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Impact of living and socioeconomic characteristics on cardiovascular risk in ischemic stroke patients

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dc.contributor.author Amarenco, Pierre
dc.contributor.author Abboud, Halim
dc.contributor.author Labreuche, Julien
dc.contributor.author Arauz, Antonio
dc.contributor.author Bryer, Alan
dc.contributor.author Lavados, Pablo
dc.contributor.author Massaro, Ayrton
dc.contributor.author Steg, Philippe
dc.contributor.author Munoz, Mario
dc.contributor.author Yamout, Bassem
dc.contributor.author Vicaut, Eric
dc.date.accessioned 2017-03-14T14:46:40Z
dc.date.available 2017-03-14T14:46:40Z
dc.date.issued 2014
dc.identifier.citation Int J Stroke. 2014 Dec;9(8):p:1065-1072
dc.identifier.uri http://hdl.handle.net/11447/1025
dc.identifier.uri http://dx.doi.org/10.1111/ijs.12290
dc.description.abstract OBJECTIVE: We aimed to stratify the risk of vascular event recurrence in patients with cerebral infarction according to living and socioeconomic characteristics and geographic region. METHOD: The Outcomes in Patients with TIA and Cerebrovascular Disease (OPTIC) study is an international prospective study of patients aged 45 years or older who required secondary prevention of stroke [following either an acute transient ischemic attack, minor ischemic strokes, or recent (less than six-months previous), stable, first-ever, nondisabling ischemic stroke]. A total 3635 patients from 245 centers in 17 countries in four regions (Latin America, Middle East, North Africa, South Africa) were enrolled between 2007 and 2008. The outcome measure was the two-year rate of a composite of major vascular events (vascular death, myocardial infarction and stroke). RESULTS: During the two-year follow-up period, 516 patients experienced at least one major cardiovascular event, resulting in an event rate of 15·6% (95% confidence interval 14·4-16·9%). Event rates varied across geographical region (P < 0·001), ranging from 13·0% in Latin America to 20·7% in North Africa. Unemployment status, living in a rural area, not living in fully serviced accommodation (i.e., house or apartment with its own electricity, toilet and water supply), no health insurance coverage, and low educational level (less than two-years of schooling) were predictors of major vascular events. Major vascular event rates steeply increased with the number of low-quality living/socioeconomic conditions (from 13·4% to 47·9%, adjusted P value for trend <0·001). CONCLUSION: Vascular risk in stroke patients in low- and middle-income countries varies not only with the number of arterial beds involved but also with socioeconomic variables.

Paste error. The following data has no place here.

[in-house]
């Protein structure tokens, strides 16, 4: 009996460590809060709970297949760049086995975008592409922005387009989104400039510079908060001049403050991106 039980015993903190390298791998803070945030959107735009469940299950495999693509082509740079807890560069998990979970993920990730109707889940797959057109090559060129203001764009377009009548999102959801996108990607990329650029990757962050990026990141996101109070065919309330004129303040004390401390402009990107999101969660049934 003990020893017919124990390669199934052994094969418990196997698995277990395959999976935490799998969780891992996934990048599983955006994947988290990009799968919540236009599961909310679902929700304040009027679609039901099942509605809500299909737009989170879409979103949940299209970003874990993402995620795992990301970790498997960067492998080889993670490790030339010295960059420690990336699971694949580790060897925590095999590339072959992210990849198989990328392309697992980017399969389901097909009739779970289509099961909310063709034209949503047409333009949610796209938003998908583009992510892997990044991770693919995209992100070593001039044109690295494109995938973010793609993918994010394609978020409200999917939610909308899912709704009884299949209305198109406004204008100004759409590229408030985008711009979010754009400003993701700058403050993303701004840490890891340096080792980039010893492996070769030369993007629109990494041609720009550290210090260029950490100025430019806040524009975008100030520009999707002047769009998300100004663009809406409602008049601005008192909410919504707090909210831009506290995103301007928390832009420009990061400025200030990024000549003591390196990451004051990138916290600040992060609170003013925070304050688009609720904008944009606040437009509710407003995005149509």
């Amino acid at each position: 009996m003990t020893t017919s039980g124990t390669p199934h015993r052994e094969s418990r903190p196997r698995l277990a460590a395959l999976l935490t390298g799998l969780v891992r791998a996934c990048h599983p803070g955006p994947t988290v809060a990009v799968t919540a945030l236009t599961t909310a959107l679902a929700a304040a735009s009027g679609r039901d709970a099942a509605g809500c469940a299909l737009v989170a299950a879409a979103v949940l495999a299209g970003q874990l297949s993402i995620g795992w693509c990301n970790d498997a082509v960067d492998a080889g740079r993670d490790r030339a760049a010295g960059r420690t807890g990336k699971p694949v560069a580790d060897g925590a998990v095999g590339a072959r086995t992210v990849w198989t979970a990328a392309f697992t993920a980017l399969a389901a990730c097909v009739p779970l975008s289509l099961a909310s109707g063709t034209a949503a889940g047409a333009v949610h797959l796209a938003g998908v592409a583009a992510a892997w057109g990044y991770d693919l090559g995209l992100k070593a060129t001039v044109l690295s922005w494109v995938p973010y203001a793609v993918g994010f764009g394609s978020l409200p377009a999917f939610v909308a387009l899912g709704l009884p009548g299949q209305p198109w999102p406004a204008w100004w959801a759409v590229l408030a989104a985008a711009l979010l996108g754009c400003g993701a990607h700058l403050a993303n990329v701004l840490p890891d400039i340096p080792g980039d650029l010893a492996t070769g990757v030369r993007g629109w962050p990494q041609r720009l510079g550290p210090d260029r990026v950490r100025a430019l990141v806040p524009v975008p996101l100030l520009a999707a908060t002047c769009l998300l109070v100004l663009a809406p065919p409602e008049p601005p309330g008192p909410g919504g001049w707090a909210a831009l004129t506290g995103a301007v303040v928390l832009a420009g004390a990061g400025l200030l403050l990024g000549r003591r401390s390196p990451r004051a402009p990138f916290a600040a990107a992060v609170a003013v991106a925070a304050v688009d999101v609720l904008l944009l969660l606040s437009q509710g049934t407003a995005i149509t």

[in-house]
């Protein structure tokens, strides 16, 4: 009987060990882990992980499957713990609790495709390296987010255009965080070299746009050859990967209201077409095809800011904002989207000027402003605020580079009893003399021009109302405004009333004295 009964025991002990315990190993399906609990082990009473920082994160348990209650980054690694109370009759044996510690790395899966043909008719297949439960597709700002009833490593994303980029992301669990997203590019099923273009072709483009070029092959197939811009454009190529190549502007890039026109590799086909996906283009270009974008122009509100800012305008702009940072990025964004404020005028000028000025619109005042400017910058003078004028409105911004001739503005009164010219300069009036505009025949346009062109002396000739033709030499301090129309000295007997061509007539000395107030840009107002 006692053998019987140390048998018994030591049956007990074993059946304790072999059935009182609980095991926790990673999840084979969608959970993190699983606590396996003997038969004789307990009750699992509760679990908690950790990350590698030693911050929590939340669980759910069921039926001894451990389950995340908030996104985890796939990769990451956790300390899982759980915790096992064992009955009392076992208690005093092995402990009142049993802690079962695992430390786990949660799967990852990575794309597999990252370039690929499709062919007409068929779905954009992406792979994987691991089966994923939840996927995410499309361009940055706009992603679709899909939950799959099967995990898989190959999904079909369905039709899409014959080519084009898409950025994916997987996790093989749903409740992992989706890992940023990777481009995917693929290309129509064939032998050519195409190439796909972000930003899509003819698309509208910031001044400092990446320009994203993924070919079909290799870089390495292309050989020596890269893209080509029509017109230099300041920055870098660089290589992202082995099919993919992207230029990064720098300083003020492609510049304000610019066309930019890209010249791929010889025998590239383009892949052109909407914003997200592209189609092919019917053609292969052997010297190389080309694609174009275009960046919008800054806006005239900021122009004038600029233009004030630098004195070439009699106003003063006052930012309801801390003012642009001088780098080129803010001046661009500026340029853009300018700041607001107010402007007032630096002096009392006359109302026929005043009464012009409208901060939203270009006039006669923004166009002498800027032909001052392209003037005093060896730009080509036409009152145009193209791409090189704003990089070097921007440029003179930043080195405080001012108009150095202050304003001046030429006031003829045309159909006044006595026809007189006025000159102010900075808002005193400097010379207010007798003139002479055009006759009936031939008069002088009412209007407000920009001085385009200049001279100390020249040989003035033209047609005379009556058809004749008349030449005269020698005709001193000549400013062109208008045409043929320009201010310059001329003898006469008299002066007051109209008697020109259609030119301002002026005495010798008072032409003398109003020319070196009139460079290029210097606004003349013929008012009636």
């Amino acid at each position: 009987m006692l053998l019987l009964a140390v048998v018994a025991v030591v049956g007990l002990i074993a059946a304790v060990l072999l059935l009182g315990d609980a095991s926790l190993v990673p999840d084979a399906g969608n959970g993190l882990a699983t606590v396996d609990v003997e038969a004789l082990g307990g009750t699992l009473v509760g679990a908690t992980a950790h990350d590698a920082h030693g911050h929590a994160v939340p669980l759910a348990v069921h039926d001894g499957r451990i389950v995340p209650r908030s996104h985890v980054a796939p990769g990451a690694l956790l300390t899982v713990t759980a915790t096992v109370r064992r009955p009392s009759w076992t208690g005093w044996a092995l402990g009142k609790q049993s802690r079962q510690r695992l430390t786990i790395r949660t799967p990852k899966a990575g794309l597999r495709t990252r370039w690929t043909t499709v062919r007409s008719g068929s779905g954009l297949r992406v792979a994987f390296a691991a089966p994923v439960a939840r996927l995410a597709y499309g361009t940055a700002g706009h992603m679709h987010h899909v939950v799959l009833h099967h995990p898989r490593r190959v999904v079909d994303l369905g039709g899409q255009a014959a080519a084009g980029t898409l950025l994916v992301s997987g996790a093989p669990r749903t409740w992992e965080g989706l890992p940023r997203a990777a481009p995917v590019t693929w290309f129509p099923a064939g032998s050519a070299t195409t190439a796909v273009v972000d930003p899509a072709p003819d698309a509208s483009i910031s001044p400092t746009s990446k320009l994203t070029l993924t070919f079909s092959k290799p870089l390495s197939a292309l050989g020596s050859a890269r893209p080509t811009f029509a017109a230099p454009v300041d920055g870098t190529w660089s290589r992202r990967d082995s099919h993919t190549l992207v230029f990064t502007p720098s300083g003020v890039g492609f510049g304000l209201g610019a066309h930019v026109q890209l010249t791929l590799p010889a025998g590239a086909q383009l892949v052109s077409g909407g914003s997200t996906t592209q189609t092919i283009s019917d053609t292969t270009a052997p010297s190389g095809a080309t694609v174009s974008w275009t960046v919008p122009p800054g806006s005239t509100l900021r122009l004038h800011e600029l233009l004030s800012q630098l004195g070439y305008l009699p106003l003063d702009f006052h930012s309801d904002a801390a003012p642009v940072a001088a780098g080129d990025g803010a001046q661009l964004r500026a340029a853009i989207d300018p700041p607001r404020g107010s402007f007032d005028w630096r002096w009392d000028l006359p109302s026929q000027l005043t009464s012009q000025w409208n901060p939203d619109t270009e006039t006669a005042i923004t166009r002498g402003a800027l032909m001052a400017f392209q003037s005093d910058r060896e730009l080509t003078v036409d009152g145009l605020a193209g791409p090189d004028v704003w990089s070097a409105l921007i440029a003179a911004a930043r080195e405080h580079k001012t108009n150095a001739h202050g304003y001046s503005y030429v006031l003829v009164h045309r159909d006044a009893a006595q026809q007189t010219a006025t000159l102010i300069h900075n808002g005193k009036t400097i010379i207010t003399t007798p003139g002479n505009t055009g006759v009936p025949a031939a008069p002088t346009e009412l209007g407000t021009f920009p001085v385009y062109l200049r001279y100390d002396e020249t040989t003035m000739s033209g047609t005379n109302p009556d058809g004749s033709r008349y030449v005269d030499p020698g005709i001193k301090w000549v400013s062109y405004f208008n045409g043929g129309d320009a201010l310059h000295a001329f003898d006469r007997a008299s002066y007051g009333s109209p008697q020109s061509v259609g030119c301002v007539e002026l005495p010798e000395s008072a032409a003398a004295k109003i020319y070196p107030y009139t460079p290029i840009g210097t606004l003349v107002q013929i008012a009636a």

dc.format.extent 8
dc.language.iso en_US
dc.publisher Wiley
dc.subject atherothrombotic
dc.subject countries
dc.subject epidemiology
dc.subject ischemic stroke
dc.subject risk factors
dc.subject socioeconomic factors
dc.title Impact of living and socioeconomic characteristics on cardiovascular risk in ischemic stroke patients
dc.type Artículo


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